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De Facto Power, Democracy, and Taxation: Evidence from Military Occupation during Reconstruction

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  • Mario Chacon
  • Jeffrey Jensen

    (Division of Social Science)

Abstract

The extension of the franchise to former slaves in the post-Civil War American South provides a unique case to study the fiscal consequences of democratization. Black suffrage was not determined internally but was a consequence of military defeat and externally enforced by the U.S. Army during Reconstruction. We employ a triple-difference model to estimate the joint impact of enfranchisement and federal enforcement on taxation. We find that occupied counties where black voters comprised larger shares of the electorate levied higher taxes compared to similar non-occupied counties. These counties then experienced a comparatively greater decline in scal revenues in the decades following the end of Reconstruction. We also demonstrate that in these occupied counties, black politicians were more likely to be elected, and political murders by white supremacist groups were less likely. These fi ndings provide evidence on the key role of federal troops in limiting political capture by Southern elites.

Suggested Citation

  • Mario Chacon & Jeffrey Jensen, 2018. "De Facto Power, Democracy, and Taxation: Evidence from Military Occupation during Reconstruction," Working Papers 20180016, New York University Abu Dhabi, Department of Social Science, revised Jan 2018.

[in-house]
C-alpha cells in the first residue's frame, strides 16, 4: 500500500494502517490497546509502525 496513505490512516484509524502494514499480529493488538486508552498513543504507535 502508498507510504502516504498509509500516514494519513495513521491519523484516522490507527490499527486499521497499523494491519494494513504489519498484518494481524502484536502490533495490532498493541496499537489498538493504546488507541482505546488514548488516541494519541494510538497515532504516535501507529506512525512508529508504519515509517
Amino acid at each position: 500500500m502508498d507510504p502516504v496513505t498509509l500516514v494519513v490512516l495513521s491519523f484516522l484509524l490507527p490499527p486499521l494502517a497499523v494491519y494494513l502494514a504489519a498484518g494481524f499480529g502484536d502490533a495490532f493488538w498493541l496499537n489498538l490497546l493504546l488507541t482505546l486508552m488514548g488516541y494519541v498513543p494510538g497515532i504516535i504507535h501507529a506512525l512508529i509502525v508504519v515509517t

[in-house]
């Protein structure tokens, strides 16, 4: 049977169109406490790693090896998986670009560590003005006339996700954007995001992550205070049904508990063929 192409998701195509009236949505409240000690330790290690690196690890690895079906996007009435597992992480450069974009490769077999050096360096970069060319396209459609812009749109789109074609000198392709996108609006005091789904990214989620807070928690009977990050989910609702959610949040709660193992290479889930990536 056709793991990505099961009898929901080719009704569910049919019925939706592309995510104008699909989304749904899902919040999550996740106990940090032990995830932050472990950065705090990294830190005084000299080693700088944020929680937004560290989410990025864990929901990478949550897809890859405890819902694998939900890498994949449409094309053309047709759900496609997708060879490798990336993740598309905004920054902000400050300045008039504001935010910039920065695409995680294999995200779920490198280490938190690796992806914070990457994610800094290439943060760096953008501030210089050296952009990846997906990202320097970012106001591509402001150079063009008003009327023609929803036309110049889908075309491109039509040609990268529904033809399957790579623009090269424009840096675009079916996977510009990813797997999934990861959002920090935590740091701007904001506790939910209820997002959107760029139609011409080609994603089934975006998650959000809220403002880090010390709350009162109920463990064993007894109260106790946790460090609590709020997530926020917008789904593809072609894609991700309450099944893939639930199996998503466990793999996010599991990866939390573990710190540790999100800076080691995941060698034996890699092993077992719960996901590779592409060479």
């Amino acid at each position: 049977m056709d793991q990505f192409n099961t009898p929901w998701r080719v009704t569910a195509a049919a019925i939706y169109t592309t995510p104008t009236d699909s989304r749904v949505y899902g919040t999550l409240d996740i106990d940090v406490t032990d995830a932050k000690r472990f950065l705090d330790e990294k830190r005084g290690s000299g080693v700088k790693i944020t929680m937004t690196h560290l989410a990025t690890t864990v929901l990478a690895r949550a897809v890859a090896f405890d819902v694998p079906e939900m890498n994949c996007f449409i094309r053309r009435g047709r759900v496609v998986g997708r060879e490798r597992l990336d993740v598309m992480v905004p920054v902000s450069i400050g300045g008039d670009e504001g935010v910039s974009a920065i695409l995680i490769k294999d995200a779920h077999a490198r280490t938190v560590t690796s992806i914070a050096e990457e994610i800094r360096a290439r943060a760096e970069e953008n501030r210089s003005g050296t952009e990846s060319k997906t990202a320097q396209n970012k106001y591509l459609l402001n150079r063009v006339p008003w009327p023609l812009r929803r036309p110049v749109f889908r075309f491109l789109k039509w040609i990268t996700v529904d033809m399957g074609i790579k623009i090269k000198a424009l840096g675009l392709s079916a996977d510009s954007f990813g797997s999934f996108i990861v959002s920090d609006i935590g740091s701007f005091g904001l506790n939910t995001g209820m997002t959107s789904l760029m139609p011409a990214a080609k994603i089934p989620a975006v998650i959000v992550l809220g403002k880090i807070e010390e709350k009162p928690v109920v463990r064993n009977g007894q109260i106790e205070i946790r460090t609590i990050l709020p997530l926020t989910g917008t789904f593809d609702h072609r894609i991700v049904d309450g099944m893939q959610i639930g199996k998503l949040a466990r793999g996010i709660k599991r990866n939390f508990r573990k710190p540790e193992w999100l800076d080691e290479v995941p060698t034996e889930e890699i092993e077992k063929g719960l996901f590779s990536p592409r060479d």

• Handle: RePEc:nad:wpaper:20180016
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    File URL: https://nyuad.nyu.edu/content/dam/nyuad/academics/divisions/social-science/working-papers/2018/0016.pdf
    File Function: First version, 2018
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    References listed on IDEAS

    as
    1. Acharya, Avidit & Blackwell, Matthew & Sen, Maya, 2014. "The Political Legacy of American Slavery," Working Paper Series rwp14-057, Harvard University, John F. Kennedy School of Government.
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    4. Acemoglu,Daron & Robinson,James A., 2009. "Economic Origins of Dictatorship and Democracy," Cambridge Books, Cambridge University Press, number 9780521671422, October.
    5. Brandon Dupont & Joshua Rosenbloom, 2016. "The Impact of the Civil War on Southern Wealth Holders," NBER Working Papers 22184, National Bureau of Economic Research, Inc.
    6. Einhorn, Robin L., 2006. "American Taxation, American Slavery," University of Chicago Press Economics Books, University of Chicago Press, number 9780226194875, Febrero.
    7. repec:oup:qjecon:v:129:y:2013:i:1:p:379-433 is not listed on IDEAS
    8. Scheve, Kenneth & Stasavage, David, 2010. "The Conscription of Wealth: Mass Warfare and the Demand for Progressive Taxation," International Organization, Cambridge University Press, vol. 64(4), pages 529-561, October.
    9. Adam Bonica & Nolan McCarty & Keith T. Poole & Howard Rosenthal, 2013. "Why Hasn't Democracy Slowed Rising Inequality?," Journal of Economic Perspectives, American Economic Association, vol. 27(3), pages 103-124, Summer.
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    Cited by:

    1. James J. Feigenbaum & Soumyajit Mazumder & Cory B. Smith, 2020. "When Coercive Economies Fail: The Political Economy of the US South After the Boll Weevil," NBER Working Papers 27161, National Bureau of Economic Research, Inc.

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